These reports and standards stress the important role of perception for autonomous systems and motivate us to design a rigorous framework for system-level perception monitoring.

Related Work. Formal methods [Ingrand19irc-verificationTrends] have been recently used as a tool to study safety of autonomous systems. Formal methods use mathematical models to analyze and verify part of a program. The insight here is that these mathematical models can be used to rigorously prove properties of the modeled program. This approach has been successful for decision systems, such as obstacle avoidance [Mitsch17ijrr-verificationObstacleAvoidance] and road rule compliance [Roohi18arxiv-selfDrivingVerificationBenchmark]. This is mainly due to the fact that decisional specifications are usually model-based and have well-defined semantics [Foughali18formalise-verificationRobots]. The challenge in applying this approach to perception is related to the complexity of modeling the physical environment [Seshia16arxiv-verifiedAutonomy], and the trade-off between evidence for certification and tractability of the model [Luckcuck19csur-surveyFormalMethods].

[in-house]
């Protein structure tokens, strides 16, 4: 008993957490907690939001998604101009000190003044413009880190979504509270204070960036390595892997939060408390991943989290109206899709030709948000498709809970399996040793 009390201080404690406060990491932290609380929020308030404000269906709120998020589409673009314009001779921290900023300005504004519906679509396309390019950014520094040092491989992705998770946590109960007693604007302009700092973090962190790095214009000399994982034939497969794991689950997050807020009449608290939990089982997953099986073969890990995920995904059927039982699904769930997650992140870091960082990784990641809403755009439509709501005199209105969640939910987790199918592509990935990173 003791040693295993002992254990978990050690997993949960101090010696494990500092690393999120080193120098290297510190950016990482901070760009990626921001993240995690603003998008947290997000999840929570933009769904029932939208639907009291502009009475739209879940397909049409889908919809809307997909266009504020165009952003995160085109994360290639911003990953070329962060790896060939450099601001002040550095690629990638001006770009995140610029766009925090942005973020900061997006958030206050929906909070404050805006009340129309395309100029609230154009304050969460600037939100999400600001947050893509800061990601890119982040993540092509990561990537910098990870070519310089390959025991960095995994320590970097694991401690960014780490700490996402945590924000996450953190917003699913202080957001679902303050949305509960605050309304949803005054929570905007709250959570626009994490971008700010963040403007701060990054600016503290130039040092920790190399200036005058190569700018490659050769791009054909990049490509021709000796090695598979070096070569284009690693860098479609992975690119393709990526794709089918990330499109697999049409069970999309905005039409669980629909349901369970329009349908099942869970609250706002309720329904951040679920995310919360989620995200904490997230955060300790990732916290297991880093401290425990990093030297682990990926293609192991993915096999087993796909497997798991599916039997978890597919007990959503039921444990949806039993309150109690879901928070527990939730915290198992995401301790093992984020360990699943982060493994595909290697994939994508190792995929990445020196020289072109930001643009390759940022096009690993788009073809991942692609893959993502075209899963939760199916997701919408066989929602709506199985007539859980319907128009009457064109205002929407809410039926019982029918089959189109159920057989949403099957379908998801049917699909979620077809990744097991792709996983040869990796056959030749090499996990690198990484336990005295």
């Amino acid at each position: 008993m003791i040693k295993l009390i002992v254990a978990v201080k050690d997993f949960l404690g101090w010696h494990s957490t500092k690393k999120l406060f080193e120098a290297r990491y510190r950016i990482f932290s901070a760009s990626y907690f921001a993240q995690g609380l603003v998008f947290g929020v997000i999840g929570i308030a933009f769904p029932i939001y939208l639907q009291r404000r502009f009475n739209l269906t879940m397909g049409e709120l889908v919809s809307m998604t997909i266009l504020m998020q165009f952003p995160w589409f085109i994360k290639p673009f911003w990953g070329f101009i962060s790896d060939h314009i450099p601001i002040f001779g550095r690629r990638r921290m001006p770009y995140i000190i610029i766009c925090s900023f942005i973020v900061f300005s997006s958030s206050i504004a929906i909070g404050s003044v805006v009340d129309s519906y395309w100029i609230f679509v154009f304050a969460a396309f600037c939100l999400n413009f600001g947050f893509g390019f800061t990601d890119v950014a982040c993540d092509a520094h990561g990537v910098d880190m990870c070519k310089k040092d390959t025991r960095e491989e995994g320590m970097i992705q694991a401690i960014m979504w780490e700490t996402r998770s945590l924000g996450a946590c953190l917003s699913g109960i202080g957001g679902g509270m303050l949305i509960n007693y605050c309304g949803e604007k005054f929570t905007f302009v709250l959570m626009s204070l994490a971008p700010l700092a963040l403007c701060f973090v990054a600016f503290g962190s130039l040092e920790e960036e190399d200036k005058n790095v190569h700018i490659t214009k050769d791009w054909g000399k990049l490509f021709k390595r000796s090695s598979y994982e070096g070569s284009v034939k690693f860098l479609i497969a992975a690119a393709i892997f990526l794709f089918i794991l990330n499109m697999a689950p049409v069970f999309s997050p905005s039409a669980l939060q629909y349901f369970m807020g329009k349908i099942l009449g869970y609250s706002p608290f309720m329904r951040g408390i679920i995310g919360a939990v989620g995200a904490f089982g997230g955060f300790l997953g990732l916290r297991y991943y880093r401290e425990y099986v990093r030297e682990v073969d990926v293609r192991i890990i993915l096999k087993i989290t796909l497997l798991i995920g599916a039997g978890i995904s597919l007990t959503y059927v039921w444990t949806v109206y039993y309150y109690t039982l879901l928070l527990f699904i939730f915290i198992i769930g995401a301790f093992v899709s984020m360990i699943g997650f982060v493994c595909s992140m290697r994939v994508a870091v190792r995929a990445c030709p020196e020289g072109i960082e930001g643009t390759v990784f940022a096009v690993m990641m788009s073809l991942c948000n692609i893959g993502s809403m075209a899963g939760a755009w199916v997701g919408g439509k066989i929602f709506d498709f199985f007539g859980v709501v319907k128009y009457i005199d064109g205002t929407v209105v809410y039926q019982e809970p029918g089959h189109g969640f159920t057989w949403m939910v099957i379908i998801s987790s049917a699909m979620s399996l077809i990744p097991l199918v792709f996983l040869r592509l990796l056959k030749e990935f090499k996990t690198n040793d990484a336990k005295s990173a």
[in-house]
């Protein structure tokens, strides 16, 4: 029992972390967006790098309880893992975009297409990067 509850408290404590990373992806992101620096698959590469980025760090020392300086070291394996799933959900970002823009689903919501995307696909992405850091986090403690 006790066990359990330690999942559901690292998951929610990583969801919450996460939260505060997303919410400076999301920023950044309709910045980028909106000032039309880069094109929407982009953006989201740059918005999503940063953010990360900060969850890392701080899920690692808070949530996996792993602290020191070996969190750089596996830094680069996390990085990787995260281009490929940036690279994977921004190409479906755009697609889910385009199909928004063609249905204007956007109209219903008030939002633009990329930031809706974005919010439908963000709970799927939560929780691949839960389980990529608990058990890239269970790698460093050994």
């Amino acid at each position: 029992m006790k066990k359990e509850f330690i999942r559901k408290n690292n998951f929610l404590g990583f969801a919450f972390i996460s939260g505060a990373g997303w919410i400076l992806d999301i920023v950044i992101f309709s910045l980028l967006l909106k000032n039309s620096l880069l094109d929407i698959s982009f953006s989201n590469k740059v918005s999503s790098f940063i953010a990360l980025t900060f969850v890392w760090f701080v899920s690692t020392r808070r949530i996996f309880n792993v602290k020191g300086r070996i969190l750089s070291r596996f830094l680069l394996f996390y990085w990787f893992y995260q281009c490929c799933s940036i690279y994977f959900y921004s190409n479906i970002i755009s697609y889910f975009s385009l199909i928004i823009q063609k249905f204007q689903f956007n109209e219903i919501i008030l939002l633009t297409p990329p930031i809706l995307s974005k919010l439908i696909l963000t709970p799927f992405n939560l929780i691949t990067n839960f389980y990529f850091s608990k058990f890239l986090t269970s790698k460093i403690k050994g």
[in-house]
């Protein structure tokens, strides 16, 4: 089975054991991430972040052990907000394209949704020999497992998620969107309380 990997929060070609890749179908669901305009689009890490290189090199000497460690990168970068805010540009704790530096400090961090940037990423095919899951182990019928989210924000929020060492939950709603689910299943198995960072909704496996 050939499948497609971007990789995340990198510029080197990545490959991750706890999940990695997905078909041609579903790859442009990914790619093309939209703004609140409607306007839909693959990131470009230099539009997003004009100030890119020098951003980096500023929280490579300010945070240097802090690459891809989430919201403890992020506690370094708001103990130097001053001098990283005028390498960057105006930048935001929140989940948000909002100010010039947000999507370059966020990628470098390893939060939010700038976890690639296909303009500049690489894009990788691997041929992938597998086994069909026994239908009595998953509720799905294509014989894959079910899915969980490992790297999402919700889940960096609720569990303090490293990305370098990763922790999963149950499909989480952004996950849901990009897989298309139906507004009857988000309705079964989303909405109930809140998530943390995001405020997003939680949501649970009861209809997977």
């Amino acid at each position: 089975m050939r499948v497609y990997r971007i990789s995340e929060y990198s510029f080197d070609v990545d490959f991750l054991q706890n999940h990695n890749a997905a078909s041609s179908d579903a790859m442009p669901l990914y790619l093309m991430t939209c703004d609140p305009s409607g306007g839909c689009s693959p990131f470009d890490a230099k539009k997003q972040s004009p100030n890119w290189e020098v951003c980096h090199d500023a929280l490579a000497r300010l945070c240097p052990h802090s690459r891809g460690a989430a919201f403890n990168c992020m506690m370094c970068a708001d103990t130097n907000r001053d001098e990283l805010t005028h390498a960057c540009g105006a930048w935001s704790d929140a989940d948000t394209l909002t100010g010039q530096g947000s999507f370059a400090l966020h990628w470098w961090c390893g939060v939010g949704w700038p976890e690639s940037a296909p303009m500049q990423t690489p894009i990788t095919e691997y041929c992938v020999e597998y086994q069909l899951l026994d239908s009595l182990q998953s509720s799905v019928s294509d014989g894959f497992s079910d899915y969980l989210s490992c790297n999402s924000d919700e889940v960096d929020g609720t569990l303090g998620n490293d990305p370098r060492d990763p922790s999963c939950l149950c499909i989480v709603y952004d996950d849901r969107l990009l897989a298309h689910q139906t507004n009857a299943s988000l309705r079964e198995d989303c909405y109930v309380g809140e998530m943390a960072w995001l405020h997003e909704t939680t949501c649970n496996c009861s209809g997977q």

Relevant to the approach presented is this paper is the class of runtime verification methods. Runtime verification is an online approach based on extracting information from a running system and using it to detect (and possibly react to) observed behaviors satisfying or violating certain properties [Bartocci18book-runtimeVerification]. Traditionally, the task of evaluating whether a module is working properly was assigned to a monitor, which verifies some input/output properties on the module alone. Balakrishnan et al. [Balakrishnan19date-perceptionVerification] use Timed Quality Temporal Logic (TQTL) to reason about desiderable spatio-temporal properties of a perception algorithm. Kang et al. [Kang2018ModelAF] use model assertions, which similarly place a logical constraint on the output of a module to detect anomalies. We argue that this paradigm does not fully capture the complexity of perception pipelines: while monitors can still be used to infer the state of a single module, perception pipelines provide an additional opportunity to cross check the compatibility of results across different modules. In this paper we try to address this limitation.